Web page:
Skip to main content
Physics LibreTexts

11.3: Quantifying Uncertainty

  • Page ID
  • \( \newcommand{\vecs}[1]{\overset { \scriptstyle \rightharpoonup} {\mathbf{#1}} } \) \( \newcommand{\vecd}[1]{\overset{-\!-\!\rightharpoonup}{\vphantom{a}\smash {#1}}} \)\(\newcommand{\id}{\mathrm{id}}\) \( \newcommand{\Span}{\mathrm{span}}\) \( \newcommand{\kernel}{\mathrm{null}\,}\) \( \newcommand{\range}{\mathrm{range}\,}\) \( \newcommand{\RealPart}{\mathrm{Re}}\) \( \newcommand{\ImaginaryPart}{\mathrm{Im}}\) \( \newcommand{\Argument}{\mathrm{Arg}}\) \( \newcommand{\norm}[1]{\| #1 \|}\) \( \newcommand{\inner}[2]{\langle #1, #2 \rangle}\) \( \newcommand{\Span}{\mathrm{span}}\) \(\newcommand{\id}{\mathrm{id}}\) \( \newcommand{\Span}{\mathrm{span}}\) \( \newcommand{\kernel}{\mathrm{null}\,}\) \( \newcommand{\range}{\mathrm{range}\,}\) \( \newcommand{\RealPart}{\mathrm{Re}}\) \( \newcommand{\ImaginaryPart}{\mathrm{Im}}\) \( \newcommand{\Argument}{\mathrm{Arg}}\) \( \newcommand{\norm}[1]{\| #1 \|}\) \( \newcommand{\inner}[2]{\langle #1, #2 \rangle}\) \( \newcommand{\Span}{\mathrm{span}}\)\(\newcommand{\AA}{\unicode[.8,0]{x212B}}\)

    If a system is in an indeterminate state for a given observable, it means that we can’t know exactly what we’re going to measure if we do in fact make a measurement of that observable. We’ve seen that we can calculate the average of all the measurements we might make, suitably weighted by their probabilities; that’s what is called the “expectation value” in quantum mechanics. And, we have seen how we can calculate the amplitude, and from that the probability, that we’ll get any given possible measurement. With the spin-1/2 system we’ve been talking about, there are only two possible values that we might measure for the spin along any given axis: \(+\hbar / 2\) and \(-\hbar / 2\). As such, it’s convenient just to list the probability of each. If you talk about other systems where there are a lot of possible measurements (including continuous systems such as the position of a particle), it becomes impractical to list the probabilities of each state. It would be nice to have some other way of quantifying our uncertainty.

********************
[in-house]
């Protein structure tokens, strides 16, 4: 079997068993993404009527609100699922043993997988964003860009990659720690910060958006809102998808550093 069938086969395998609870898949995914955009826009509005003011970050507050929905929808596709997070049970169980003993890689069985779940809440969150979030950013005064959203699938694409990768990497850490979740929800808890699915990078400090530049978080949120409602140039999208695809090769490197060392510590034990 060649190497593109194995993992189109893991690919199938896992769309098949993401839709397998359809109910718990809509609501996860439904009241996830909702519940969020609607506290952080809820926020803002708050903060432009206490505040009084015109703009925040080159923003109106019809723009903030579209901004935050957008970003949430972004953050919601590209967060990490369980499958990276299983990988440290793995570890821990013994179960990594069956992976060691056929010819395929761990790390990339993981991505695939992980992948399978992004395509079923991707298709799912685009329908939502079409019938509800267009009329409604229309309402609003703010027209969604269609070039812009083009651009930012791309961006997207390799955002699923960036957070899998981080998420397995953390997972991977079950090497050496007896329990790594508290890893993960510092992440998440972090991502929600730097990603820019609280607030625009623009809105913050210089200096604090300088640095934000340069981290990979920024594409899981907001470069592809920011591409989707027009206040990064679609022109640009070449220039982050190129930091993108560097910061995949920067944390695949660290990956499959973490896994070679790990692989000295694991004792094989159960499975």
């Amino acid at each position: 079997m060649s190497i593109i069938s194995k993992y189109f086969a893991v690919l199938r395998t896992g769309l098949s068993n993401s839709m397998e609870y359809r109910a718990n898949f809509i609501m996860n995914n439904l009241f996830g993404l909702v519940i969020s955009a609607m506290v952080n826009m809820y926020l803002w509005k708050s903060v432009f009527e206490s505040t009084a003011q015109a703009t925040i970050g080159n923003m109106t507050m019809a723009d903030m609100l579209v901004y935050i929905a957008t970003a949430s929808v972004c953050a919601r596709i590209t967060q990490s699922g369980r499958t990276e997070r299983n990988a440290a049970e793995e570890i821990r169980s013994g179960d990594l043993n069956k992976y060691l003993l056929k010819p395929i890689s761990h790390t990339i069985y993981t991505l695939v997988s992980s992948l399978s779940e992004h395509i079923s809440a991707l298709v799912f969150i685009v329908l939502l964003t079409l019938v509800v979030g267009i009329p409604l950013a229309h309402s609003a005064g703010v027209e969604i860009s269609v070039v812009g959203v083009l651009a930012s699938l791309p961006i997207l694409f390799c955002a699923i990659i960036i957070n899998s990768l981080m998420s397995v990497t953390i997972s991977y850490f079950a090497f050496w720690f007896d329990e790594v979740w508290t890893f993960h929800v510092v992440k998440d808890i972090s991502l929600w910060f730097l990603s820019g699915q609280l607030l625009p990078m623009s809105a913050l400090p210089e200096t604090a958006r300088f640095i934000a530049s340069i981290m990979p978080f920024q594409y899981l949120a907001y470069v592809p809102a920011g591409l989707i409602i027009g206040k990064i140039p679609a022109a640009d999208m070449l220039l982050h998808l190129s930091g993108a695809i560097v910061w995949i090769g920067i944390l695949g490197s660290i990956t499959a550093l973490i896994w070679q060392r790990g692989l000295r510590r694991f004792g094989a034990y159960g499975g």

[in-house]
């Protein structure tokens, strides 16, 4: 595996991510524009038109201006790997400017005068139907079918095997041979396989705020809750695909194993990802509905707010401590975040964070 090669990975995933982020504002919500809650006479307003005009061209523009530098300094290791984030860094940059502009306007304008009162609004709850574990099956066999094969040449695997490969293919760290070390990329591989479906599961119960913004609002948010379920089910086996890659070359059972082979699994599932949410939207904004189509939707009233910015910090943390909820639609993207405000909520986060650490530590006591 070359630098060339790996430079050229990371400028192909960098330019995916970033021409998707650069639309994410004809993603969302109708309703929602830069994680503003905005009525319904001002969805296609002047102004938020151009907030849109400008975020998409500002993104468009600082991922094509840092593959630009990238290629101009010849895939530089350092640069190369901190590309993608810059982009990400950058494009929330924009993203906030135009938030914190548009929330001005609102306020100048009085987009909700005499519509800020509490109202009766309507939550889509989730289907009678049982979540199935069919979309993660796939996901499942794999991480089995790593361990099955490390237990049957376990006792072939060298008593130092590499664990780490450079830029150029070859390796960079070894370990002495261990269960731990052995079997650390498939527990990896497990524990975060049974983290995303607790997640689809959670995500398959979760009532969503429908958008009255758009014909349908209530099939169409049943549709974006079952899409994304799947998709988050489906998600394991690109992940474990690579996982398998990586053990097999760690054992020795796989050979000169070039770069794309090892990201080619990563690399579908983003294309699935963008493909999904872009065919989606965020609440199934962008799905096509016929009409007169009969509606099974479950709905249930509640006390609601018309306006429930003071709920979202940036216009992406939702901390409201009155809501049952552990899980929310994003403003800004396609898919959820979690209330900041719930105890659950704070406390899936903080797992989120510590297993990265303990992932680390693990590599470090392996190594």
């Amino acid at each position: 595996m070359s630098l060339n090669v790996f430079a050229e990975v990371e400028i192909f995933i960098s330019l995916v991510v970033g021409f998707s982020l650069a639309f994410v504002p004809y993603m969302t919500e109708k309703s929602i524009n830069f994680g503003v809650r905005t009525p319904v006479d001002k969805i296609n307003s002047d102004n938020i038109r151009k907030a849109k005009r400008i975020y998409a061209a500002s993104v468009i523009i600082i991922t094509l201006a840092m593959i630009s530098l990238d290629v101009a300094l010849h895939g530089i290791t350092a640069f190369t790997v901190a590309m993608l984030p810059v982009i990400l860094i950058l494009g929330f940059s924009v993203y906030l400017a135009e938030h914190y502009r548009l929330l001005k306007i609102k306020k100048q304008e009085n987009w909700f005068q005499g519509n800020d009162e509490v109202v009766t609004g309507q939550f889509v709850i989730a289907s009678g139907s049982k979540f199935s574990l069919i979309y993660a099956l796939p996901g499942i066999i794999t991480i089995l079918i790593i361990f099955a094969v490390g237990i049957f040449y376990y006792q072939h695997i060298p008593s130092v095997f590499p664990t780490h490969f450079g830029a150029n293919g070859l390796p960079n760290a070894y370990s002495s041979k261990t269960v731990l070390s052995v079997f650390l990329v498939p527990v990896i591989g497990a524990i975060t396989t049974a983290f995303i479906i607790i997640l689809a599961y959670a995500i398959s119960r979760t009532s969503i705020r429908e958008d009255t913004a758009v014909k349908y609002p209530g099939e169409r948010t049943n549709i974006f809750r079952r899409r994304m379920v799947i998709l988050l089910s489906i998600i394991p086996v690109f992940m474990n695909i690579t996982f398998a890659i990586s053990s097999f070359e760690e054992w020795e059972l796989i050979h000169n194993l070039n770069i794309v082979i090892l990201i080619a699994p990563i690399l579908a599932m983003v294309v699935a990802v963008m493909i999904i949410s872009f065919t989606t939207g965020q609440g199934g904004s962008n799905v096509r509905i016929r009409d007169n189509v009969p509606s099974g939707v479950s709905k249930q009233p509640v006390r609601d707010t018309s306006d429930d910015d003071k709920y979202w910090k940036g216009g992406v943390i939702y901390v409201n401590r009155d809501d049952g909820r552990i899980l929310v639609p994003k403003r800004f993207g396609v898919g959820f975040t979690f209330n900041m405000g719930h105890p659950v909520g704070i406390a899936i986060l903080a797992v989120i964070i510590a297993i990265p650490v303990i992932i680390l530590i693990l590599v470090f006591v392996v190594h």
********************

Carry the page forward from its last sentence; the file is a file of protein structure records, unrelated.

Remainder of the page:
This page titled 11.3: Quantifying Uncertainty is shared under a CC BY-NC-SA 4.0 license and was authored, remixed, and/or curated by Pieter Kok via source content that was edited to the style and standards of the LibreTexts platform; a detailed edit history is available upon request.